Where do you get your inspiration? Is there a person, a picture a piece of music, that you always turn to when you find things difficult, when you need that little bit of a push?
At the moment, we all find ourselves dealing with a situation that is unlike anything that we have had to deal with before. It’s really difficult to find the inspiration to do what we need to do, whether that is logging on and working from home, or coming into school. Whether you have a full day ahead of you with lots of different activities, or a long day with not much to focus on, just remember that you are not alone.
As a Christian, I believe that I can do all the things that I need to do, because I am not on my own. I have Jesus Christ to strengthen me, to inspire me, to help when things get tough. Just don’t forget, that sometimes Jesus might take the form of a friend, or a member of the family, and help you through by prompting them to be there for you.
We use words all the time, we talk, we listen, we text, we email. We see words all around us and we cannot function without them.
Words are very powerful; they can be a matter of life or death. They can harm or hurt. As Chaplain I spend quite a lot of my time listening to students who have fallen out with friends, so much of this starts with “S/he said this about me, then someone told me that s/he said this.” The quote from Proverbs was written nearly 4000 years ago, but it is so relevant today, “Without wood a fire goes out; without gossip a quarrel dies down.” I wonder how quickly arguments and quarrels would die down if others didn’t keep gossiping and stirring? How much better our community would be. It is worth stopping every time we think about passing on something we have heard, does it need to be passed on? Will it help? Is it kind? Would we like it if someone said that about us?
This year marks 100 years since the Unknown Warrior was buried in Westminster Abbey.
This is what happened.
Four bodies from the thousands of British soldiers who could not be identified were selected.
On the night of 7th November 1920. The General Officer in charge of troops in France and Flanders, Brigadier General L.J. Wyatt, with Colonel Gell, went into the chapel alone, where the bodies on stretchers were covered by Union Flags. They had no idea from which area the bodies had come. General Wyatt selected one and the two officers placed it in a plain coffin and sealed it. The other three bodies were reburied.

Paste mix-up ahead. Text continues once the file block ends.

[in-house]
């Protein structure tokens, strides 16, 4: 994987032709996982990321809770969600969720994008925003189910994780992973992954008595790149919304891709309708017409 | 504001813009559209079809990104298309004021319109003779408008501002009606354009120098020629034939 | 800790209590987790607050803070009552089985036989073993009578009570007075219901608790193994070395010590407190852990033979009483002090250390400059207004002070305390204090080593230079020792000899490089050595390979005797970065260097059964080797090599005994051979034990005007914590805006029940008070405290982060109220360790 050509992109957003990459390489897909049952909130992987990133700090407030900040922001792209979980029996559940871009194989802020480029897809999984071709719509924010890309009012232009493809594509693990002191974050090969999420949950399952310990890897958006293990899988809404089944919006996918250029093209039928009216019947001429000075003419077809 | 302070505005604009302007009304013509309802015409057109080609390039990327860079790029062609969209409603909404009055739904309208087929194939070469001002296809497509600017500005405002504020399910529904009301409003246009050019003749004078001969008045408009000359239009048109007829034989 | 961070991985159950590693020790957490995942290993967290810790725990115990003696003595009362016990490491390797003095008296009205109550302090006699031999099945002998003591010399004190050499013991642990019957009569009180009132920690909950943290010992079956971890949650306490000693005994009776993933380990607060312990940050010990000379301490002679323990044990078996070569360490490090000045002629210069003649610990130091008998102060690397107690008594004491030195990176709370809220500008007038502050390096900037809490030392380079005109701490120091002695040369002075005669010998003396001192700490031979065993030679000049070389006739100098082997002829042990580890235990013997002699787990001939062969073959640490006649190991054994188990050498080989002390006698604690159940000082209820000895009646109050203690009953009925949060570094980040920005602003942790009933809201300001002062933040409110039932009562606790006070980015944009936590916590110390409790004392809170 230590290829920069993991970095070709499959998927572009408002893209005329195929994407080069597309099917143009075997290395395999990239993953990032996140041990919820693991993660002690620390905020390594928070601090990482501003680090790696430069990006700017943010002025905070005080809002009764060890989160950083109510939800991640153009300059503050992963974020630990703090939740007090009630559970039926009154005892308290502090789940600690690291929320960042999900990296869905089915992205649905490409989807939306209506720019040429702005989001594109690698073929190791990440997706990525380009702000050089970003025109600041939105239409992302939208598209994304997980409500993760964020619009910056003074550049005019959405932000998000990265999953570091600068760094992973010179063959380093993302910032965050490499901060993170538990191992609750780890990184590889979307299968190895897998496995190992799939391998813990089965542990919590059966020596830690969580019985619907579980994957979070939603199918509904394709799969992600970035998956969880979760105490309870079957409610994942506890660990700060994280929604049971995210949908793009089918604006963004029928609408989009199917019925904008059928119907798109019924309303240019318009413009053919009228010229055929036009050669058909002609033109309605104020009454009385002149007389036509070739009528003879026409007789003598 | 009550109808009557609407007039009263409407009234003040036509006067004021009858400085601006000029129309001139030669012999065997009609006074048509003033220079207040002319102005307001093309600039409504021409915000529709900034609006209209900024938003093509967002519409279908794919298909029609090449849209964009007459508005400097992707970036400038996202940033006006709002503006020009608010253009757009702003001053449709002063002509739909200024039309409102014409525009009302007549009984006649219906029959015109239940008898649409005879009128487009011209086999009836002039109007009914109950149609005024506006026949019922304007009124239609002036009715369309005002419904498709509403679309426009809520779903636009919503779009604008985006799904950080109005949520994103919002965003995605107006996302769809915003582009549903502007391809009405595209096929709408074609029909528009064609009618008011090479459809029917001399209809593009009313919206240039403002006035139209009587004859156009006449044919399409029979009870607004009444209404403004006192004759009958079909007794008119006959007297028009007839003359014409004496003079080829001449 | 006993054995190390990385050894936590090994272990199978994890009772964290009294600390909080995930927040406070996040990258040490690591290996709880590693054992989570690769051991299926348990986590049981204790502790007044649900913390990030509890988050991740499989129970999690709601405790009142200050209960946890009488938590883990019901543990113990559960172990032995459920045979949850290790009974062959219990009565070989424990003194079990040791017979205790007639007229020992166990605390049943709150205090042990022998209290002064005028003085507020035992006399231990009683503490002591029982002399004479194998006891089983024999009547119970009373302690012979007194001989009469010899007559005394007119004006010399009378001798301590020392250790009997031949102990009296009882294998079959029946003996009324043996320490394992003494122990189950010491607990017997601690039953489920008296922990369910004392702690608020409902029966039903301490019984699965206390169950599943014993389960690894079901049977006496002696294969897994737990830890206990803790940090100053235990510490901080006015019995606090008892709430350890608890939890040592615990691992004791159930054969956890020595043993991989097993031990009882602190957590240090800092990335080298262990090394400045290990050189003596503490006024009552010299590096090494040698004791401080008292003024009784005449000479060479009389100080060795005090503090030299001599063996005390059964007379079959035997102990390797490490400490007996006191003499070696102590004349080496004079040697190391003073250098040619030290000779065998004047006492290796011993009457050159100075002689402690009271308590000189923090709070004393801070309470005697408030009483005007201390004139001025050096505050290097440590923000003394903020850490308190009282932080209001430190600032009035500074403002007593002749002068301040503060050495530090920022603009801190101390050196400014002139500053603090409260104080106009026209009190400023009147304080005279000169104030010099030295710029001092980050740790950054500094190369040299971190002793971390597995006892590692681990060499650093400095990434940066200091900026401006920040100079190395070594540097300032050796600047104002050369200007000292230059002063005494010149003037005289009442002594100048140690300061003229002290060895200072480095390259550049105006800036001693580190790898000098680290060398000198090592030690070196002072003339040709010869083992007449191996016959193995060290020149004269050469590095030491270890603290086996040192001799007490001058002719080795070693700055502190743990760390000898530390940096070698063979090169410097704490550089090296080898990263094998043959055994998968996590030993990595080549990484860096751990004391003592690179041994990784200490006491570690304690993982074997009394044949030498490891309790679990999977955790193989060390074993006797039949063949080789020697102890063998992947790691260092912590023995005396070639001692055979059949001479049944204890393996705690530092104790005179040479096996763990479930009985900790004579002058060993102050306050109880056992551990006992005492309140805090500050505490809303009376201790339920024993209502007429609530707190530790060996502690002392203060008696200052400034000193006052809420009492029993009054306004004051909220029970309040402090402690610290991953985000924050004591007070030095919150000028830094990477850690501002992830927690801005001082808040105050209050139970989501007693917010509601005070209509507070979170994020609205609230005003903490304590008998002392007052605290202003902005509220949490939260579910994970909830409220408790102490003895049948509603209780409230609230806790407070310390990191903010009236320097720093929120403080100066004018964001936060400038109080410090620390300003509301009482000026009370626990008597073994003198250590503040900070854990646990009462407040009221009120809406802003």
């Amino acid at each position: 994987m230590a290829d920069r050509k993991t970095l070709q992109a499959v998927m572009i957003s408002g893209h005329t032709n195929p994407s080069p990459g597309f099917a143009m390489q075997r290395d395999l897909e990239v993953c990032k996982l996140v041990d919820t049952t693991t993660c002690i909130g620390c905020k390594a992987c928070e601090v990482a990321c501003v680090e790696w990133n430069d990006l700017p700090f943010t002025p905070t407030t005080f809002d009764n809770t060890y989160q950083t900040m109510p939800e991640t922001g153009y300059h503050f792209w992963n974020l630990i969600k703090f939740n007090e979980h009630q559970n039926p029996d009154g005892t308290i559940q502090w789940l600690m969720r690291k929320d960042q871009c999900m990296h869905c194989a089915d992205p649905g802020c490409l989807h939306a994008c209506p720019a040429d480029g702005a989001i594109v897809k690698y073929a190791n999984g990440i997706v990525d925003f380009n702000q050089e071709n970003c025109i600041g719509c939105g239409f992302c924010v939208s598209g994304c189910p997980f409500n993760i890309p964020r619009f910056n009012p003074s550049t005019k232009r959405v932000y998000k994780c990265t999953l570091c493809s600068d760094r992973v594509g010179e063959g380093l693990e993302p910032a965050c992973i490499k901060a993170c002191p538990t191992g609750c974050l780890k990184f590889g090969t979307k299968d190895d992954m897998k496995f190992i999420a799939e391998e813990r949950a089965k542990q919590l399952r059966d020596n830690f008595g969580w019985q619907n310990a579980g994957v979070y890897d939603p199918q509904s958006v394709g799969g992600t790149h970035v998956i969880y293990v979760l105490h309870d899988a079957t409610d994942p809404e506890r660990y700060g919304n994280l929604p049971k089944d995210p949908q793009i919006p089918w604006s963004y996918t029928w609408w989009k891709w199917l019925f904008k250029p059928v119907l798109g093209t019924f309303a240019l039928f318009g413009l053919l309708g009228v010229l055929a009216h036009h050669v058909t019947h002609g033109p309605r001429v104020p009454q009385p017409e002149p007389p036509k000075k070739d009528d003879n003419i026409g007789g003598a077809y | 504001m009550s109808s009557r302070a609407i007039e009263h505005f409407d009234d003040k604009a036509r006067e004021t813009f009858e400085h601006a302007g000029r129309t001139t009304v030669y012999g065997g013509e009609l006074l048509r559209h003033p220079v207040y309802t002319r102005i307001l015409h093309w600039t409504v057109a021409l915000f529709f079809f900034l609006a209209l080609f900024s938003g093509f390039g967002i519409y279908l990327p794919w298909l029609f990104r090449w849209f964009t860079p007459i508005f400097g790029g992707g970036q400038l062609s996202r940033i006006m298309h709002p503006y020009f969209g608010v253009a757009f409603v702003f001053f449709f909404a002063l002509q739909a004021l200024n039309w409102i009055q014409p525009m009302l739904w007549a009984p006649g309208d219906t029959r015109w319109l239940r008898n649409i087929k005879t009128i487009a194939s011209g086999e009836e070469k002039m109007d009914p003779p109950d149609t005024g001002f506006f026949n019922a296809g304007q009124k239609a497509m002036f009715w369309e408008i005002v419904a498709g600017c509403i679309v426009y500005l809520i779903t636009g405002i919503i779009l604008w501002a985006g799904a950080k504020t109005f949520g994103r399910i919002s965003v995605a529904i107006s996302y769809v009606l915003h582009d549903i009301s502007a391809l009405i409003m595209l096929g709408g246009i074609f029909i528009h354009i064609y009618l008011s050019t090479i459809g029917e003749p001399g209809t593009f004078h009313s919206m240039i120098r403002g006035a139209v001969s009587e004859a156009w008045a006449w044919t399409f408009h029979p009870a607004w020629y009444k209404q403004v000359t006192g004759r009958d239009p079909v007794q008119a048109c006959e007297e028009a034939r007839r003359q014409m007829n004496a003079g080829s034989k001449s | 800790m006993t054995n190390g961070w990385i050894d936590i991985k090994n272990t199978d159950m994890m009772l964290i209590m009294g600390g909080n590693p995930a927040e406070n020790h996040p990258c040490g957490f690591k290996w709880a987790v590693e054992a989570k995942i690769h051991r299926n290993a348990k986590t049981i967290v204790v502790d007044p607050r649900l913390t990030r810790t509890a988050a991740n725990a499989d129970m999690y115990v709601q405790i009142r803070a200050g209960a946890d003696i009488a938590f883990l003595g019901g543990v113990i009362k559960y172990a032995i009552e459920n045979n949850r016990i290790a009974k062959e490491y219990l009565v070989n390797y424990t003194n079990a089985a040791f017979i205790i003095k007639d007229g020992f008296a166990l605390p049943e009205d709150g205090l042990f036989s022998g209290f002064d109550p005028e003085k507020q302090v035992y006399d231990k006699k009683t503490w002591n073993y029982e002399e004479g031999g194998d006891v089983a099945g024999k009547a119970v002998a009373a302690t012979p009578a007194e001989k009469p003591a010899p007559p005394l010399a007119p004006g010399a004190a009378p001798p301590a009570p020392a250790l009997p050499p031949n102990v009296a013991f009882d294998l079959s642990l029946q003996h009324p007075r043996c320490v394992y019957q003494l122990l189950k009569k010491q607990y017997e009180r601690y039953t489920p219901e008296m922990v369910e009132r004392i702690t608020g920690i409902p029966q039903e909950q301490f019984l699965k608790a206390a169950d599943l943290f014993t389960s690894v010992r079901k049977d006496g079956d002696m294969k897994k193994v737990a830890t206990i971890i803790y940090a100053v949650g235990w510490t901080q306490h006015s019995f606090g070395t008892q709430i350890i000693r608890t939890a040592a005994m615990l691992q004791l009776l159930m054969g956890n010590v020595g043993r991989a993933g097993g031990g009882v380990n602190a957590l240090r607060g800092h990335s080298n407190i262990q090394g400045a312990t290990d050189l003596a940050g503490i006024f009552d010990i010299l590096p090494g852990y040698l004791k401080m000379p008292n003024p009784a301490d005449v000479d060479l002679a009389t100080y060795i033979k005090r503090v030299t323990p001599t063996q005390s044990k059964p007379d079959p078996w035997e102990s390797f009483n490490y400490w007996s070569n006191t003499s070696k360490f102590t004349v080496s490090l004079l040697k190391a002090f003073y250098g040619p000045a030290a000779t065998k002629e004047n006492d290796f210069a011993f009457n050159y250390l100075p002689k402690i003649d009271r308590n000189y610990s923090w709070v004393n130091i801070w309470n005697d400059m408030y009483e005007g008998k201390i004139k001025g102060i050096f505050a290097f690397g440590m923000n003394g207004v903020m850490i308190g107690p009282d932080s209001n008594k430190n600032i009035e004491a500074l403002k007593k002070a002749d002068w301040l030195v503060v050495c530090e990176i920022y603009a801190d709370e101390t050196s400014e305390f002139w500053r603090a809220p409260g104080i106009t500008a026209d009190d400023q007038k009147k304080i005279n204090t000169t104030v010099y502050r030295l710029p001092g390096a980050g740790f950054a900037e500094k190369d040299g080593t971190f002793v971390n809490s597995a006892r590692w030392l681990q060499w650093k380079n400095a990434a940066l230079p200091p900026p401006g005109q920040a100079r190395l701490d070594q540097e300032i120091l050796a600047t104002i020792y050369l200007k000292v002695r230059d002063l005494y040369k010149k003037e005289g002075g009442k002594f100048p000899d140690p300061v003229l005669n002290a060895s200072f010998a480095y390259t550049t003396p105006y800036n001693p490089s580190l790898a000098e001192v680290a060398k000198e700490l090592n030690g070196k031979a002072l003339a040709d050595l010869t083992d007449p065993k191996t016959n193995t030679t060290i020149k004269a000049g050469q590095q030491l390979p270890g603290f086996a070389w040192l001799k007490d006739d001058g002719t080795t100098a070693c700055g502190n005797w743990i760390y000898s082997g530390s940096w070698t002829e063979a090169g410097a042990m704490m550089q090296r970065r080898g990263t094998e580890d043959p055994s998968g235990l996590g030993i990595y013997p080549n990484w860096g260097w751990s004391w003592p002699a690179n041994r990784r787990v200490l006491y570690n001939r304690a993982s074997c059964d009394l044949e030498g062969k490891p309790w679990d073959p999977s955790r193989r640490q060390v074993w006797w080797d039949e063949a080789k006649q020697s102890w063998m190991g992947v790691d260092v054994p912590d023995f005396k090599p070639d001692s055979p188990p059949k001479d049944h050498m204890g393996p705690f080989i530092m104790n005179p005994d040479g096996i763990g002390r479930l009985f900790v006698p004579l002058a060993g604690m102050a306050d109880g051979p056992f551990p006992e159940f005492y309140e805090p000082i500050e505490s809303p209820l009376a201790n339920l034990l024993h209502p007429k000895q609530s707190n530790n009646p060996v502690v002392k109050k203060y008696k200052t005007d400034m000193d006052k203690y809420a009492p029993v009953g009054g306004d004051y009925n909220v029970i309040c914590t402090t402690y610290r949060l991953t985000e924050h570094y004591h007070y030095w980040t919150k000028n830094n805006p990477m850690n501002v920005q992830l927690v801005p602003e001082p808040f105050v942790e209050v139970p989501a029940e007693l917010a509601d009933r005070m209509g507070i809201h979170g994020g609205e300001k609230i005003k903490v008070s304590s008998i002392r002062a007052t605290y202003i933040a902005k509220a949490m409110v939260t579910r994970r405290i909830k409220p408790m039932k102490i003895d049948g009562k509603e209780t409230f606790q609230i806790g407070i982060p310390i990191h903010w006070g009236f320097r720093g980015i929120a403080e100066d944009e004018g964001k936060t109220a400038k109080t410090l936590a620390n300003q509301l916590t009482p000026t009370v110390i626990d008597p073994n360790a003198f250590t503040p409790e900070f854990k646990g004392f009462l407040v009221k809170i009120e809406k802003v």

On the morning of 11th November the coffin was placed, on a gun carriage drawn by six black horses of the Royal Horse Artillery. It then began its journey through the crowd-lined streets, making its first stop in Whitehall where the Cenotaph was unveiled by King George V. The King placed his wreath of red roses and bay leaves on the coffin. His card read "In proud memory of those Warriors who died unknown in the Great War. Unknown, and yet well-known; as dying, and behold they live. George R.I. November 11th 1920". The coffin then continued to Westminster Abbey where it was buried. The grave was filled in, using 100 sandbags of earth from the battlefields, so even though the soldier is buried with Kings and Queens in Westminster Abbey, he is still buried in the same earth as his fallen comrades.
When we think about giving, we often focus on money or presents. But giving can be so much more. You can give your skills, your time, your Knowledge, your abilities. This week think about what you can give that will really make a difference to someone. It may be money, but you might be able to make a huge difference to an individual just by giving your time, to sit with them, to listen to them, to simply be with them. It might not make a huge difference to the world as a whole but giving time to someone might mean the world to them.
We often hope that our dreams will come true, but it does depend on the dream!
If we want our dreams, our ambitions, our aspirations to come true, we must work towards them. Martin Luther King famously said, “I have a dream, that one day my four children will be judged, not by the colour of their skin, but by the content of their character.” It is a dream that we are still working toward, in many places in the world we have a long way to go before Martin Luther King’s dream can come true. But Martin Luther King did not just say that this was his dream, he did everything he possibly could to make his dream come to. He was so committed to his dream that he was prepared to go to jail and ultimately to sacrifice his life. He did all he could to achieve his dream; do we do all that we can to achieve our dreams?
This week we would normally be in church, we would sing, we would bring in gifts for the Food Bank; But this year we can’t do any of those things because of Covid19.
Instead I have asked the students to work as a tutor group on an acrostic poem. They have to use the phrase
Take a close look at the image. You can see that the body here is made up of lots of different people. Each one is different, no two are exactly the same size or shape. It reminds me of the story in 1 Corinthians 12: 14-20, where St. Paul talks about each part of the body being important and each having its own value and its own role in the function of the body.
This week we are encouraging the students to think about co-operation. Co-operation is all about working together and getting on with each other. In order to work well together and co-operate we need to value each other. In the body each organ has its own value, its own purpose, but each organ also relies on other organs. They do not function independently. We have to be the same, we must value ourselves as individuals and value each other equally if we are to co-operate.
This week we welcome our students back to Kings. With one-way systems, masks and staggered break and lunch it is very different, but it is still Kings and our community has been apart for many months. But we are back, we are together again, and now we must work together, staff and students. Showing love to each other in this context means looking out for each other, caring for each other. This could be checking up on a friend, or spotting that someone is unhappy. It could be holding a door open for a teacher or showing a younger student where they must go. Once again lots of small, random acts of kindness, will help us to become a great community.